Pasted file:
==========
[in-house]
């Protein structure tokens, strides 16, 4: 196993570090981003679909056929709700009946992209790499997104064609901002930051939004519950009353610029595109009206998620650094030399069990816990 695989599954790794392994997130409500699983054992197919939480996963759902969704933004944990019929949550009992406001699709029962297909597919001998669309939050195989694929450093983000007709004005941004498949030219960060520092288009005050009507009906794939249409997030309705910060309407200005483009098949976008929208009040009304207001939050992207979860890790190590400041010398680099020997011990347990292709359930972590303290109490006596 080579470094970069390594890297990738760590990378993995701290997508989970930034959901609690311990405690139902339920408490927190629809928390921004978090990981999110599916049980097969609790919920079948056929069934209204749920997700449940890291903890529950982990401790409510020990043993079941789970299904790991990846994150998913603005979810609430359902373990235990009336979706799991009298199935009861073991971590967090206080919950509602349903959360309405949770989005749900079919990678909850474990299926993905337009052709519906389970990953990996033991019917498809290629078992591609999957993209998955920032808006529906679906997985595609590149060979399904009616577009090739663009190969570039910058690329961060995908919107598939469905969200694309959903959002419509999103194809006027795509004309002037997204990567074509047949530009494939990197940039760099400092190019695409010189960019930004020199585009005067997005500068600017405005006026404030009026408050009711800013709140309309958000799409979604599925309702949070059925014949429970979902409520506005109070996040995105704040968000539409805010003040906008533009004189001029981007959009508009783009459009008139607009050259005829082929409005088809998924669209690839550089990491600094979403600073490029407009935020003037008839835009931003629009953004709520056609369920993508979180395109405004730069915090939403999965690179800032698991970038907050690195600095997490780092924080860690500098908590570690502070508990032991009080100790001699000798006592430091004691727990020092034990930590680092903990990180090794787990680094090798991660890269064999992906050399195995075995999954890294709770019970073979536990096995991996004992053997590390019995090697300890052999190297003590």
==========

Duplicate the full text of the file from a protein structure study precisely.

[in-house]
């Protein structure tokens, strides 16, 4: 196993570090981003679909056929709700009946992209790499997104064609901002930051939004519950009353610029595109009206998620650094030399069990816990 695989599954790794392994997130409500699983054992197919939480996963759902969704933004944990019929949550009992406001699709029962297909597919001998669309939050195989694929450093983000007709004005941004498949030219960060520092288009005050009507009906794939249409997030309705910060309407200005483009098949976008929208009040009304207001939050992207979860890790190590400041010398680099020997011990347990292709359930972590303290109490006596 080579470094970069390594890297990738760590990378993995701290997508989970930034959901609690311990405690139902339920408490927190629809928390921004978090990981999110599916049980097969609790919920079948056929069934209204749920997700449940890291903890529950982990401790409510020990043993079941789970299904790991990846994150998913603005979810609430359902373990235990009336979706799991009298199935009861073991971590967090206080919950509602349903959360309405949770989005749900079919990678909850474990299926993905337009052709519906389970990953990996033991019917498809290629078992591609999957993209998955920032808006529906679906997985595609590149060979399904009616577009090739663009190969570039910058690329961060995908919107598939469905969200694309959903959002419509999103194809006027795509004309002037997204990567074509047949530009494939990197940039760099400092190019695409010189960019930004020199585009005067997005500068600017405005006026404030009026408050009711800013709140309309958000799409979604599925309702949070059925014949429970979902409520506005109070996040995105704040968000539409805010003040906008533009004189001029981007959009508009783009459009008139607009050259005829082929409005088809998924669209690839550089990491600094979403600073490029407009935020003037008839835009931003629009953004709520056609369920993508979180395109405004730069915090939403999965690179800032698991970038907050690195600095997490780092924080860690500098908590570690502070508990032991009080100790001699000798006592430091004691727990020092034990930590680092903990990180090794787990680094090798991660890269064999992906050399195995075995999954890294709770019970073979536990096995991996004992053997590390019995090697300890052999190297003590």